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Student, Evironmental Scientist, Sourdough Lover, and …Wife?

Student, Evironmental Scientist, Sourdough Lover, and …Wife?

Photo taken in Baños, Ecuador

Who am I? A question for the ages. For most students, the answer is going to be fairly similar. You identify by the class year you are in, maybe you’ve decided on a major and maybe not, and you could even be a member of one club or another. For me, this answer is a little different and may even surprise you, it has definitely surprised some of my classmates! In the end, our identifiers shape who we are and how we interact with the world around us. That’s why my identity is so important to my study abroad journey.

This year, I am a senior Rambler at Loyola where I major in environmental science with IES and have a concentration in conservation and restoration ecology. I love to frequent the farmer’s market on Mondays, where I spend all my cash on sourdough and tamales, and I like to study by the lake on nice days. I have a name that professors find impossible to pronounce (by the way, it’s “ray-leen”) and I’ve even learned to recognize the face they all make when they get to me on the roster. I live in Rogers Park and have just begun riding my bike everywhere. This all sounds pretty familiar, right? Well, I’m also 25 years old and have been married to my husband, Andrew, for four and a half years. Are you surprised? Or did you read the title and completely ruin it?

Super cute right?

My story makes more sense once you know a little more about my past. I graduated from high school back in 2012 and completed my associate’s degree in 2014. Andrew and I just came back to college this past Fall after he completed his 5-year contract with the Marine Corps. We’ve made two major moves across the country between Northern Illinois and Southern California where we lived in a little desert town called Twentynine Palms. It was never my intention to take 4 years off from school, but life has a funny way of working out. While we lived in California, I worked as a vet tech. It was a job that I adored until I didn’t anymore. As it turns out, pet parents are really mean! I’ve always maintained my love of animals though.

Coming back to school is one of the most difficult adventures Andrew and I have embarked on and we’ve been through two deployments to the Middle East. There were 3 hours of commuting 5 days a week, depression, anxiety, financial issues, loss of adored pets, and even talks of divorce. This is what makes my journey a little more unique. I don’t have to only worry about classes, basketball games, and club meetings. I also have to worry about where our grocery money is going to come from, if all the bills for the month have been paid, or if Andrew and I are spending enough quality time together to maintain our marriage. That’s also why it was so hard to decide to study abroad.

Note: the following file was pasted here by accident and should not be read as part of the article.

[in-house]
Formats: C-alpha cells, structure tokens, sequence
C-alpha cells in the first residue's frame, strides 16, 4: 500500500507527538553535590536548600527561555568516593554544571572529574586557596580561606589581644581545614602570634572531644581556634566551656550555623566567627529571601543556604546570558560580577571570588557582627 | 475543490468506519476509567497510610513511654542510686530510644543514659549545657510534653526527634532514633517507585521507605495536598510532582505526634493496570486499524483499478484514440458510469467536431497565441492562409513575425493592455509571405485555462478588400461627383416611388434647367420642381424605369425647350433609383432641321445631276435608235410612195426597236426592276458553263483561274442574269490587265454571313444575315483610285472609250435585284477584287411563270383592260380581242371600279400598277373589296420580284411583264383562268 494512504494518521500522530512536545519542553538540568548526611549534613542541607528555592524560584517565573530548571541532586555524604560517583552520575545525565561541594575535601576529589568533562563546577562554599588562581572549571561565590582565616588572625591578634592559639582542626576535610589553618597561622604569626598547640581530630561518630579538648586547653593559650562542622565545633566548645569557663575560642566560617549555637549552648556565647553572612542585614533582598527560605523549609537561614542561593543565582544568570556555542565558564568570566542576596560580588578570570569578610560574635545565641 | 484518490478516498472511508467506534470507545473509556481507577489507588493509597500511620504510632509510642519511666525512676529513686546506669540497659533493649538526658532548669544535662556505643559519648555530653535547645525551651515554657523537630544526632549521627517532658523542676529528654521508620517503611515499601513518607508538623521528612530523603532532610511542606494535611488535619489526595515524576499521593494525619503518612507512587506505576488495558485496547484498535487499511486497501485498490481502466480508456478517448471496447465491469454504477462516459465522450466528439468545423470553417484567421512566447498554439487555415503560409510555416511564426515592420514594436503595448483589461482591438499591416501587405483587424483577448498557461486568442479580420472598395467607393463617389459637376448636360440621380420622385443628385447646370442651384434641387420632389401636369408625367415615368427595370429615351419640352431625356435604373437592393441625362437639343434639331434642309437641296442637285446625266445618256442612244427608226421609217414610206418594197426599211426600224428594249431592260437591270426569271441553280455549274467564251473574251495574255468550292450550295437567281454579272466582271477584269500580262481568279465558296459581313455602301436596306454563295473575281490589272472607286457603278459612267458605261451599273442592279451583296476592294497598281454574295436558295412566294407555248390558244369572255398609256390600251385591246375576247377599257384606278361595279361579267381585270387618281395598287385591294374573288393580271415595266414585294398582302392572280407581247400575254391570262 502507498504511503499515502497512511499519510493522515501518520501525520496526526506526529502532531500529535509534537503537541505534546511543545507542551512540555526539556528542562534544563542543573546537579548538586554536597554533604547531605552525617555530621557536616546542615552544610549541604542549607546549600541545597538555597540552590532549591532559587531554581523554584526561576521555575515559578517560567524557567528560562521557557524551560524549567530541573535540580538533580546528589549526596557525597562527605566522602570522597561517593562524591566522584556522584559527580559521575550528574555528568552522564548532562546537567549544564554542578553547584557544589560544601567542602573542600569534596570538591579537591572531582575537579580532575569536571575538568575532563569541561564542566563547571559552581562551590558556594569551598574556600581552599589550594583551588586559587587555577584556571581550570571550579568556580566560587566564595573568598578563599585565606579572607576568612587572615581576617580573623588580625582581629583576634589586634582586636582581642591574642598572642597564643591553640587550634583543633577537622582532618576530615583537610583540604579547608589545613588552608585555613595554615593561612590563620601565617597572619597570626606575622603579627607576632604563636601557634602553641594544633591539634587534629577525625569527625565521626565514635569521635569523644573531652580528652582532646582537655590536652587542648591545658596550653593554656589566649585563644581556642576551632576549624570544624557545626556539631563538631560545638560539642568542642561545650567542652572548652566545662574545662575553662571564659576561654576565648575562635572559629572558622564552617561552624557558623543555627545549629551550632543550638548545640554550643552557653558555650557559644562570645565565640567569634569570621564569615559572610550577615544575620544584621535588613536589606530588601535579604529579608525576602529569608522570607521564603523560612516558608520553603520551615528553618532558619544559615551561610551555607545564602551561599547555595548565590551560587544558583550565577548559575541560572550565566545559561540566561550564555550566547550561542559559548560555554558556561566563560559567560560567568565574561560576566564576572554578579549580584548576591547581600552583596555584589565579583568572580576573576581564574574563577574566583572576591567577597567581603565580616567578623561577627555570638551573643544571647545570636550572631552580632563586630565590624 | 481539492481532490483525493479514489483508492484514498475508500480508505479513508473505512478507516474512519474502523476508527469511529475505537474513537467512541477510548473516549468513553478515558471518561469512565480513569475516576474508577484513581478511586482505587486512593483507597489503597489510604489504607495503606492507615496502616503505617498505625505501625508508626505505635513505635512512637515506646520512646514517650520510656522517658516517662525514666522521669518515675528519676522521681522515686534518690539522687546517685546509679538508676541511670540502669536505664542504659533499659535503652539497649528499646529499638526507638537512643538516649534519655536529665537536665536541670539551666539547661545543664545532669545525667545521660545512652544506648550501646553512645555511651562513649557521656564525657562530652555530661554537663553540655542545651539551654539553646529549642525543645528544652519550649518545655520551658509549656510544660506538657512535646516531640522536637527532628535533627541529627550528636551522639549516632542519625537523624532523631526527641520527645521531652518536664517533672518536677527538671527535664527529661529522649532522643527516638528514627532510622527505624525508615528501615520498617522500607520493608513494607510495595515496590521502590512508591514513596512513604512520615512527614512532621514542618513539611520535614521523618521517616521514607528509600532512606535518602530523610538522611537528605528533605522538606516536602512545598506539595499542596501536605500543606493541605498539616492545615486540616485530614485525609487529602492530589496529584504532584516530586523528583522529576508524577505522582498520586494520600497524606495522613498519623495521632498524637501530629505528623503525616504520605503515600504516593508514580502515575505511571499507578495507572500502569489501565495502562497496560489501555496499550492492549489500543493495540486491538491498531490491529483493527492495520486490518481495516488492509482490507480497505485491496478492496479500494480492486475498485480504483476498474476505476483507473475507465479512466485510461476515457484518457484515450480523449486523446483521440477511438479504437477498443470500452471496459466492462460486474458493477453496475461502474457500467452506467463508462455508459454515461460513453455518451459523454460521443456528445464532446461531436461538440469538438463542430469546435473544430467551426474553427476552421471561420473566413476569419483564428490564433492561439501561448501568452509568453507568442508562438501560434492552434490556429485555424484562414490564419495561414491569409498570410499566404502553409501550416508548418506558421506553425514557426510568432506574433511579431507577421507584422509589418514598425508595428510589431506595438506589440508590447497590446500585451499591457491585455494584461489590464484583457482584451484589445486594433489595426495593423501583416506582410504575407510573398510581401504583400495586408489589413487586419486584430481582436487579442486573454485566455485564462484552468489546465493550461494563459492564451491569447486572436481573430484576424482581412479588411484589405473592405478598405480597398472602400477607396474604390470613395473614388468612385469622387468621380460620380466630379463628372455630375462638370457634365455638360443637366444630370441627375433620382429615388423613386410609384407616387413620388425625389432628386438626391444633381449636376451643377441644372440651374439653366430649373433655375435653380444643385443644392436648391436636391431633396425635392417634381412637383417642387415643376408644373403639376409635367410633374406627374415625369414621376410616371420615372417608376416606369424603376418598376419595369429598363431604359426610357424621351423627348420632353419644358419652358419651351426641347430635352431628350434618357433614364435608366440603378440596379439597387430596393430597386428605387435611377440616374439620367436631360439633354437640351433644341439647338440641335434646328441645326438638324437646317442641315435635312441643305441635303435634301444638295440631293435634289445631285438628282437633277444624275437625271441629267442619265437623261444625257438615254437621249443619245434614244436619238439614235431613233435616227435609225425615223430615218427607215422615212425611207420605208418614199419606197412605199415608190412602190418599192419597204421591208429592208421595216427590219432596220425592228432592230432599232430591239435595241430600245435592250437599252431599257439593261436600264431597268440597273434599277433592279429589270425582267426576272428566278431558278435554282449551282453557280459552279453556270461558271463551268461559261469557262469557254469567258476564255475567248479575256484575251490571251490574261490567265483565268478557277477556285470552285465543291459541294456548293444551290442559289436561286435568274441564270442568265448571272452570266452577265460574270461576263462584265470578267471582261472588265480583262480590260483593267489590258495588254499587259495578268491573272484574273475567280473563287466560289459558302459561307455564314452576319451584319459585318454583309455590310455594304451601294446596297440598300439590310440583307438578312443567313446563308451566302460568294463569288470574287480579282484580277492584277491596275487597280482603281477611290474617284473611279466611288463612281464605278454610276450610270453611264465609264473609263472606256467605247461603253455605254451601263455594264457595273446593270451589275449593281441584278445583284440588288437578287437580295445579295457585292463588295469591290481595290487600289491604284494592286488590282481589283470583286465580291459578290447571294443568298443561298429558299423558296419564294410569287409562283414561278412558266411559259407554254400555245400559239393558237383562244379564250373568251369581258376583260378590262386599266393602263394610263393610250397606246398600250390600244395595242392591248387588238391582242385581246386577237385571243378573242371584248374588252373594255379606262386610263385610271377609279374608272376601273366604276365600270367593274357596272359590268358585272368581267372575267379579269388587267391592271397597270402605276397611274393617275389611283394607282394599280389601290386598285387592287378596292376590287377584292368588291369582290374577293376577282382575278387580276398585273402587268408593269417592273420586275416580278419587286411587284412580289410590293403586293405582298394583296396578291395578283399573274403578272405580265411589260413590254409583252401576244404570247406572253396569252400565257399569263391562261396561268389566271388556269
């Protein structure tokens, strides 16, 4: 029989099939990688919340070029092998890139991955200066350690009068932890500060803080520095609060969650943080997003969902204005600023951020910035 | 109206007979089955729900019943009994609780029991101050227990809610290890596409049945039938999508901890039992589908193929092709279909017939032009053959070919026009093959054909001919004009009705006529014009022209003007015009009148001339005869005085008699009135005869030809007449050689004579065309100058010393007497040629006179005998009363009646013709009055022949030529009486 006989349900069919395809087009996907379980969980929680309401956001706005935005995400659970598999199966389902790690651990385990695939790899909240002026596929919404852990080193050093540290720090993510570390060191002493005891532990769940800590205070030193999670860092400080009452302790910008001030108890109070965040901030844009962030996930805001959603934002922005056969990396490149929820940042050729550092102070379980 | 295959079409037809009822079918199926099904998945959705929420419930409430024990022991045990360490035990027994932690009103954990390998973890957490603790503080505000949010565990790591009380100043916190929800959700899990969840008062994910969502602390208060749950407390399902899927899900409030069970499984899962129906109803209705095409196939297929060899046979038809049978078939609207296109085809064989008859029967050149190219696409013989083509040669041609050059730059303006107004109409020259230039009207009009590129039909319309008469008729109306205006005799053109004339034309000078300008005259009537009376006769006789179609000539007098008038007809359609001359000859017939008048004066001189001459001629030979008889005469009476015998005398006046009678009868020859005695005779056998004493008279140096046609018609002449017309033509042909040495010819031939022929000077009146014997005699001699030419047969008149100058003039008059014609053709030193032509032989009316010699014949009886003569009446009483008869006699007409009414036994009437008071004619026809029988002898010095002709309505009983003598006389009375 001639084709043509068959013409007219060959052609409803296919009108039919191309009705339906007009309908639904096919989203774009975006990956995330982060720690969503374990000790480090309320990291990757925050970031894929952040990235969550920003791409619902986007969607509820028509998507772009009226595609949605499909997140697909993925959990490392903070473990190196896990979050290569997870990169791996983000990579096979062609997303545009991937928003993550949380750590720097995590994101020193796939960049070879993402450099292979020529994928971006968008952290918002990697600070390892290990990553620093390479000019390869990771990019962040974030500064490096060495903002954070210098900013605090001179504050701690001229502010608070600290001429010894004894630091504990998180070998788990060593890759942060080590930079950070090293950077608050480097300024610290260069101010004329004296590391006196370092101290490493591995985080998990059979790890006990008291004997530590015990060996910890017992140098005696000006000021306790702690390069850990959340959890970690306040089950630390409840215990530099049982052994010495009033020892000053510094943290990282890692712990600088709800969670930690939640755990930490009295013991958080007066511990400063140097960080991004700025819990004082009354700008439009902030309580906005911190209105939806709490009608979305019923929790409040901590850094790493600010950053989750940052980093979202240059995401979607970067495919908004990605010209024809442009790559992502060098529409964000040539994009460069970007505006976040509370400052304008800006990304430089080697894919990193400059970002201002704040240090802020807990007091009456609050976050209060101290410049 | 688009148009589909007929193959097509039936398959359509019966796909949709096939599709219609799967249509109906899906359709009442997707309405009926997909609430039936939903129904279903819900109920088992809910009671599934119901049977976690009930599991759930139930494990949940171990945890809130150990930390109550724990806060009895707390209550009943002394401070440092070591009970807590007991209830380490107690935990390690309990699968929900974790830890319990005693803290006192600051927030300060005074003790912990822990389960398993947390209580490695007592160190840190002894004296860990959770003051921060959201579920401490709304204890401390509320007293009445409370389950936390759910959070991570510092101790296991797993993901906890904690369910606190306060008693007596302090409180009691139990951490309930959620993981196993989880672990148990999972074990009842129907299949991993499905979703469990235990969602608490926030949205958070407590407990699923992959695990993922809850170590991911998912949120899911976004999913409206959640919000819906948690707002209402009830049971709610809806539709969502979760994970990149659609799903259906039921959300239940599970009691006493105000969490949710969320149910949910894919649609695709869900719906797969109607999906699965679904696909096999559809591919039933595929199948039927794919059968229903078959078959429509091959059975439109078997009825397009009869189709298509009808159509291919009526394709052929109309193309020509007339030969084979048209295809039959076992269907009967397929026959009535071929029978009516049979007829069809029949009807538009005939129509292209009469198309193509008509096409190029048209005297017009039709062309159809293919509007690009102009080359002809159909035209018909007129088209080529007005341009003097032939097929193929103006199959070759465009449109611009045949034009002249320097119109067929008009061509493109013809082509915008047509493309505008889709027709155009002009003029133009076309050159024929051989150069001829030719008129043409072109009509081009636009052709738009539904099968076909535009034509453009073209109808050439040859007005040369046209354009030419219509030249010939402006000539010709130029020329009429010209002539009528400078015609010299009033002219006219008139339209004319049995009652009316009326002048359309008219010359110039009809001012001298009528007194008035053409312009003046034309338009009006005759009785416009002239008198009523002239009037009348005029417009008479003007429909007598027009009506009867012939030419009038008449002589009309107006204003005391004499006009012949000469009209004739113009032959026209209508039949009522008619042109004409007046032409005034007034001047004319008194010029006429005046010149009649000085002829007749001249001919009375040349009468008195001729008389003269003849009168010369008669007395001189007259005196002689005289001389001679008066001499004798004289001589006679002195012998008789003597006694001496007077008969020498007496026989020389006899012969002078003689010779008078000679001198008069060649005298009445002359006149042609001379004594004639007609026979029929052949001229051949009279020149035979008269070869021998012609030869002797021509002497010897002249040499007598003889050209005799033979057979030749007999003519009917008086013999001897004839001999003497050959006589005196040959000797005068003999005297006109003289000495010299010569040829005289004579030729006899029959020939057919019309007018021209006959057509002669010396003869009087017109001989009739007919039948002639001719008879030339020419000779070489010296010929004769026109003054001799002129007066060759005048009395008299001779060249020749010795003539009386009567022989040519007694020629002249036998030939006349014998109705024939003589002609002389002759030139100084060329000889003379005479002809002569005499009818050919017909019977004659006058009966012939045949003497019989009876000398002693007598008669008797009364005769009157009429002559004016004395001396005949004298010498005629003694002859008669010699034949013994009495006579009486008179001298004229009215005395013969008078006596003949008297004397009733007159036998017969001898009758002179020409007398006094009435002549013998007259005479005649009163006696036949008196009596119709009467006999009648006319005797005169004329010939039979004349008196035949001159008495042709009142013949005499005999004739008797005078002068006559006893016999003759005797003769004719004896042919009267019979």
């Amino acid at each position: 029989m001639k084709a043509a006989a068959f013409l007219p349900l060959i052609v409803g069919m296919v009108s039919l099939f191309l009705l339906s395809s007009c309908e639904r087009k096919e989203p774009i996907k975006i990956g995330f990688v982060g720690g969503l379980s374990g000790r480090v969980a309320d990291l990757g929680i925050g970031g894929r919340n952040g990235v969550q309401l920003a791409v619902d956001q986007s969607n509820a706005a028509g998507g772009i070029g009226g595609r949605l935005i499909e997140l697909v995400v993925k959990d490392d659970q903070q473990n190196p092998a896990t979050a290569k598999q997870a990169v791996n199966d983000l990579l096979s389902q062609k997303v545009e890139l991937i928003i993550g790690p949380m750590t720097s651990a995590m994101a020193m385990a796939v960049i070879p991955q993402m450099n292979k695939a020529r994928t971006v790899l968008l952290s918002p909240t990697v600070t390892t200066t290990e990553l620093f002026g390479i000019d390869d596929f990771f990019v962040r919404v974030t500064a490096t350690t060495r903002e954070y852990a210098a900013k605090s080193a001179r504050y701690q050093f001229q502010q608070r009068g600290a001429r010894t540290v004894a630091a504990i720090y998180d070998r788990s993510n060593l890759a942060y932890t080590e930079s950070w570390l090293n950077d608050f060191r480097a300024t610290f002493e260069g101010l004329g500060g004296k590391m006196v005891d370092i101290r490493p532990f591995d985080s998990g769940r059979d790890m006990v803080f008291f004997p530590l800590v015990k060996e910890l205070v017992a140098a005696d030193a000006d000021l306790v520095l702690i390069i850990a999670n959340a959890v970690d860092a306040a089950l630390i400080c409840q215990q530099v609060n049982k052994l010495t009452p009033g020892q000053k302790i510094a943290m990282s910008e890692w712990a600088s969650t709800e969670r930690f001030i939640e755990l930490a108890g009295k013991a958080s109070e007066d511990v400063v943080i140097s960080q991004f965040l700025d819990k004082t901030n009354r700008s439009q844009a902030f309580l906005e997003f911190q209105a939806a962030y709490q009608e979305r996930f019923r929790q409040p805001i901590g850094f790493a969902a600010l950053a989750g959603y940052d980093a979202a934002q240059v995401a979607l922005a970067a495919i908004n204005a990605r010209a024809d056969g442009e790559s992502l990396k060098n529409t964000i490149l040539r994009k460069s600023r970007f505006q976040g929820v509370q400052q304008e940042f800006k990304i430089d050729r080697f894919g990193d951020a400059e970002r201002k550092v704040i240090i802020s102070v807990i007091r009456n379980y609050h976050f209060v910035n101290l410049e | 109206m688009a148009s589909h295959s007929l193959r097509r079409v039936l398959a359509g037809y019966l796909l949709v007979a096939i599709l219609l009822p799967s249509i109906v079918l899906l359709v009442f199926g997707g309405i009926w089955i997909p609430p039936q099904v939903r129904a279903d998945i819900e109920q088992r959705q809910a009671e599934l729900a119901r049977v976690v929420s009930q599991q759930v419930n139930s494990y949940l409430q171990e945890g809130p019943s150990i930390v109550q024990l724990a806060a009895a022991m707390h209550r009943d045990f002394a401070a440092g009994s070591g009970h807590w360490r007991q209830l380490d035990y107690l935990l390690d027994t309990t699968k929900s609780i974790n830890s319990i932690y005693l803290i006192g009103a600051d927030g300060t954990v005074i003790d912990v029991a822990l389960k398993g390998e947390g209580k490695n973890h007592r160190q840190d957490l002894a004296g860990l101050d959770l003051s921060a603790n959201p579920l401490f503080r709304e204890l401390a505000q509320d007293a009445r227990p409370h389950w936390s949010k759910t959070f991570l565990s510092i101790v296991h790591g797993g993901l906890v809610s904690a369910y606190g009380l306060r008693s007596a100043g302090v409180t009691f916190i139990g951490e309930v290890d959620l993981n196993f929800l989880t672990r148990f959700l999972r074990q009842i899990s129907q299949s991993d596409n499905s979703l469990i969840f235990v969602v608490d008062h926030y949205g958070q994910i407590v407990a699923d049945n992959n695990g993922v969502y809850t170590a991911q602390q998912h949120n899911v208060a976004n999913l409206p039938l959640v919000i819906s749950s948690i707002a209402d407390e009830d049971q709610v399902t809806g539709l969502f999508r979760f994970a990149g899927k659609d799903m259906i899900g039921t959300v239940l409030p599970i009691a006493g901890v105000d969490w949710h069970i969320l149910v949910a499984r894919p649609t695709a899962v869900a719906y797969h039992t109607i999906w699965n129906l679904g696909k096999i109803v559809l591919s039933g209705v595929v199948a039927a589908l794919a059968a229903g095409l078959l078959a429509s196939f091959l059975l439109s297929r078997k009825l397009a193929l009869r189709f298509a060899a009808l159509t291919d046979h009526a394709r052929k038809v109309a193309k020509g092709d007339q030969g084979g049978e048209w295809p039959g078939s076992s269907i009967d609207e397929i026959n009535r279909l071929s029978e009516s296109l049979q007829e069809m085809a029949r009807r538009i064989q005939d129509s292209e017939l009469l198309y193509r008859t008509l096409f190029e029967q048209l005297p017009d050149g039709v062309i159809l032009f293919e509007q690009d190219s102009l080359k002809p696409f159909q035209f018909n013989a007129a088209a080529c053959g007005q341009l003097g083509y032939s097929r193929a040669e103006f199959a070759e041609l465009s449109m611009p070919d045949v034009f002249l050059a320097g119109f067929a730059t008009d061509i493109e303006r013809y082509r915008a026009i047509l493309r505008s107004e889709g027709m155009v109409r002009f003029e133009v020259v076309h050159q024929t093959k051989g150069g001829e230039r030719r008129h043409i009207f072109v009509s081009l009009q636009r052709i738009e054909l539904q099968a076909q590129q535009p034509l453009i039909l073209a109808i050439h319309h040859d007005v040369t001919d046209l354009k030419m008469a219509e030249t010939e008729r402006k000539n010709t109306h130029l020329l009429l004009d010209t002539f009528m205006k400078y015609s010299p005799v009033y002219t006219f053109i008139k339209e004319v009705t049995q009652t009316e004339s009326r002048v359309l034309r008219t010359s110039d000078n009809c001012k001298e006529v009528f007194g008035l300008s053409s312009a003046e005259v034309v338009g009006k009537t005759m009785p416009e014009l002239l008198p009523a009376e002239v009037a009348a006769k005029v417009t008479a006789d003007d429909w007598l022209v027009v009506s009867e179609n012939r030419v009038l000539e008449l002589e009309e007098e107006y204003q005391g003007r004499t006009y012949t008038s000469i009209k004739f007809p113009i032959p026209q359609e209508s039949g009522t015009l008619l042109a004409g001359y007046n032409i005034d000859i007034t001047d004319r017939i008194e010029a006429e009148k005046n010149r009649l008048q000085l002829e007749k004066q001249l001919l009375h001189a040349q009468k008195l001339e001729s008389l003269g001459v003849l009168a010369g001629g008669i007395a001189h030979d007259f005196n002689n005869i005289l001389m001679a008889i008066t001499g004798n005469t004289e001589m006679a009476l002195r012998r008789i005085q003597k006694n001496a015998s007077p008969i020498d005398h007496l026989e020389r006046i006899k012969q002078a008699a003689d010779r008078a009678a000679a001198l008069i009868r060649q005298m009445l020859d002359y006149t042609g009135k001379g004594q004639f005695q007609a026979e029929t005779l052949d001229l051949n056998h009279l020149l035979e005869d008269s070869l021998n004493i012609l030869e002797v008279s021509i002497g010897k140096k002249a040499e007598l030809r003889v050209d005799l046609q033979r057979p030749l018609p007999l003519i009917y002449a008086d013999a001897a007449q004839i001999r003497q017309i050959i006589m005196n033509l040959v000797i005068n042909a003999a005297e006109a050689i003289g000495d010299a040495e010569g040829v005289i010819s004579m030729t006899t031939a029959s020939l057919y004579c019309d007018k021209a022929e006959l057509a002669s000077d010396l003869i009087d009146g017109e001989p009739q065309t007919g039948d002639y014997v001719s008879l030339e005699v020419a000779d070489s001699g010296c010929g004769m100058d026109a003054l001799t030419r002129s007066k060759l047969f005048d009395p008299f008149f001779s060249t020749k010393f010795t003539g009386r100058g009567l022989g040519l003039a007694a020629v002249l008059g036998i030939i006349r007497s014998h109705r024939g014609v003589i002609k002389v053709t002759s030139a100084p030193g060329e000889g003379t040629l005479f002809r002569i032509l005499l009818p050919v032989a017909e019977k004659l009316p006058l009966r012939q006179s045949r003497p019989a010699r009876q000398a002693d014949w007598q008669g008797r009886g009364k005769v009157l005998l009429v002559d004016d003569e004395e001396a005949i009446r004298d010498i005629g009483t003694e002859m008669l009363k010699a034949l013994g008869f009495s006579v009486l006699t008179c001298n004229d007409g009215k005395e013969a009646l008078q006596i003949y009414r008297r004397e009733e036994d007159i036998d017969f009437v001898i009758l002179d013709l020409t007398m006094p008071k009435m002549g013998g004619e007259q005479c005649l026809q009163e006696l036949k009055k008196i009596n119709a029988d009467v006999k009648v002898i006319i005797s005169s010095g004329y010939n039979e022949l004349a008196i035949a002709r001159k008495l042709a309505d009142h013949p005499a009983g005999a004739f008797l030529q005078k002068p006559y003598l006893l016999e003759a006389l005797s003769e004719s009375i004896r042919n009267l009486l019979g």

After deployment #2

Now that I’ve given you way too much personal information, this brings me to where I’m at now. I chose to attend the GAIAS-Galápagos Extension Program through IES abroad where I am a part of their marine track. I am currently in Quito, Ecuador studying various aspects of marine ecology at Universidad San Francisco de Quito (USFQ) and I will be leaving for the Galápagos Islands in just 18 more days. I am so happy and thankful to be here and while I did all the work to get to where I’m at in life right now, it’s not without help from so many others.

First off, I have an incredibly supportive husband and family. If it weren’t for their help and insistence that I study abroad, I wouldn’t even have considered it. This program also comes with a rather large bill that is almost completely covered by 3 grants, 2 government loans, and 3 scholarships.

I am so thankful to be in Ecuador studying something I love and wouldn’t have a chance to study at Loyola. I’ve been here for a month and some days, I wake up and still can’t believe I’m actually here. There are so many aspects of this program that are incredibly amazing! Tune in for the next episode to learn more!

Call me Scuba Steve.

– Rhealene

In Loving Memory of Maya Papaya and Sheldon Kitty

 

Begin Again

Begin Again

Rebuilding something after a shatter is quite the undertaking of a project. It can be a mess when trying to fit all the pieces back together as they once were before. After the shatter, some parts may be too small, like tiny, annoying crumbs within the fibers of a carpet, and other pieces just too big to match with any of the small ones. So what I have learned from my past and my recent spring break trip, is that rebuilding is not trying to put all the pieces back together exactly, in the same shape and same form as before, but it is simply more like starting over, starting again, and starting new with different pieces, different materials, and different approaches. It is never forgetting what once was, but realizing the magnificence of what is beginning again, and that is starting over.